Don’t Abandon the Office Just Yet. Business Leader Boldly Re-imagines the Workplace

by Joe Jackman

The pandemic is presenting a once-in-a-lifetime opportunity not to abandon the workplace, but to reimagine it into a bolder more human-centric office space that caters to the changing needs of employees and clients. It also creates a unique opportunity for improved communication and trust between employees and leadership teams. Below are some of the key elements of this exciting and practical workplace reinvention, which I am in the process of implementing at the stunning newly-built timber frame commercial building, 80 Atlantic.

COVID Aware Office Design

Design the office to allow for 6 feet of distance between occupants and establish control over entry points, including for any deliveries. Specify seating assignments to give ample space between seats and to avoid desk sharing. All spaces should operate at reduced capacity, including meeting rooms, and small rooms should be made single occupant only. Remove chairs from meeting rooms so people don’t linger, and so there’s one less thing to keep clean. Designate and design direction of foot traffic with one established direction through the primary circulation paths. Consider installing low-touch or no-touch switches, doors, drawers and other fittings.

Give Employees a Say

Offer an anonymous poll to employees prior to opening up the workspace to determine what their needs and desires are. Ask them how many days they want to come into the office and what schedules and arrangements might work best for them. Be mindful of the fact that childcare options have drastically changed for many people and don’t punish them for it. Clearly set employee expectations, with an emphasis on making them feel secure. Allow employees to work from home or change their schedules when needed. Conduct polls frequently after the office reopens to make sure things are working smoothly.

Prepare the Workforce

First and foremost, the return to the office must be voluntary. Everyone’s situation is different, and some employees might not be comfortable or able to come back to the office at all. Business leaders can help mitigate the anxiety of returning to the workplace through change management planning and solid two-way communications with workers. Ensure that your leadership is in complete alignment upon re-entry. Offer clear communications to employees around the back to work plan, including safety protocols, and allow employees to ask questions and make suggestions. Give those working on in flight projects the first option to return to the office. Make it clear that employees who are feeling unwell should stay home or leave the building immediately if they’re already in the office.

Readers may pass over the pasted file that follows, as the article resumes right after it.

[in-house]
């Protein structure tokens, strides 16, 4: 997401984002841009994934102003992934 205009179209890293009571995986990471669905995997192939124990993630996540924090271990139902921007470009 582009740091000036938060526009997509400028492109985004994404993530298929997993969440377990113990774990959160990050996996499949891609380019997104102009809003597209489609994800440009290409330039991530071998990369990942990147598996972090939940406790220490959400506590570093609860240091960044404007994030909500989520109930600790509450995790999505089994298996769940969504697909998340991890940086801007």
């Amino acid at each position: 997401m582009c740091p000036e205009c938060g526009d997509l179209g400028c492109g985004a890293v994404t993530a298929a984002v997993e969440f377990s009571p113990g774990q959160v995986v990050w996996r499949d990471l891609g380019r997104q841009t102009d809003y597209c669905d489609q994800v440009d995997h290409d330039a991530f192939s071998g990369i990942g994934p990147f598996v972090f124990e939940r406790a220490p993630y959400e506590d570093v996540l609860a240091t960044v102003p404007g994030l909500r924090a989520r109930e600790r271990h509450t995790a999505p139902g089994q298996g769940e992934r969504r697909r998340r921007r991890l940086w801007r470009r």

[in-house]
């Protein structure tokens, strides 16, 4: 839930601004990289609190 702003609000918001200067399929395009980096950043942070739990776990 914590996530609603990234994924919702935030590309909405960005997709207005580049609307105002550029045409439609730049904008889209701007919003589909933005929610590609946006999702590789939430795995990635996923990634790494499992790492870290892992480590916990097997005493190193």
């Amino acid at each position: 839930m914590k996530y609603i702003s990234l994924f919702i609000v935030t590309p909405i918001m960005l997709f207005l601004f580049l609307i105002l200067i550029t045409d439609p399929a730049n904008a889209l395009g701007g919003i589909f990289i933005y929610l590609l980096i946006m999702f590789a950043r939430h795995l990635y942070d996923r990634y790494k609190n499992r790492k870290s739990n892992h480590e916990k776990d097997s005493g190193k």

Create a Common-Sense Safety Plan

Provide temperature checks on arrival using a handheld remote scanner. Reinforce handwashing, social distancing, and use of PPE by providing wipes and sanitizers at reception and throughout the office. Have employees sign a form acknowledging that they’re symptom free and that they agree to abide by the 6-foot distancing rules. Vendors should not be permitted past the lobby.

Reduce Touchpoints & Increase Cleaning

Look for ways to reduce the use of touchscreens and other high touch items (e.g., iPad bookings, remote controls, vending machines). Regularly sanitize all workspace areas, including conference room, breakroom, cafeteria, restroom, and other common or high-traffic areas. Supply disinfectants near or on each desk or work area and enable DIY cleaning by providing employees with ample hand sanitizer and disinfectant wipes. Ensure that employees have access to secure designated storage areas for their personal items.

Joe Jackman is CEO of Jackman Reinvents.

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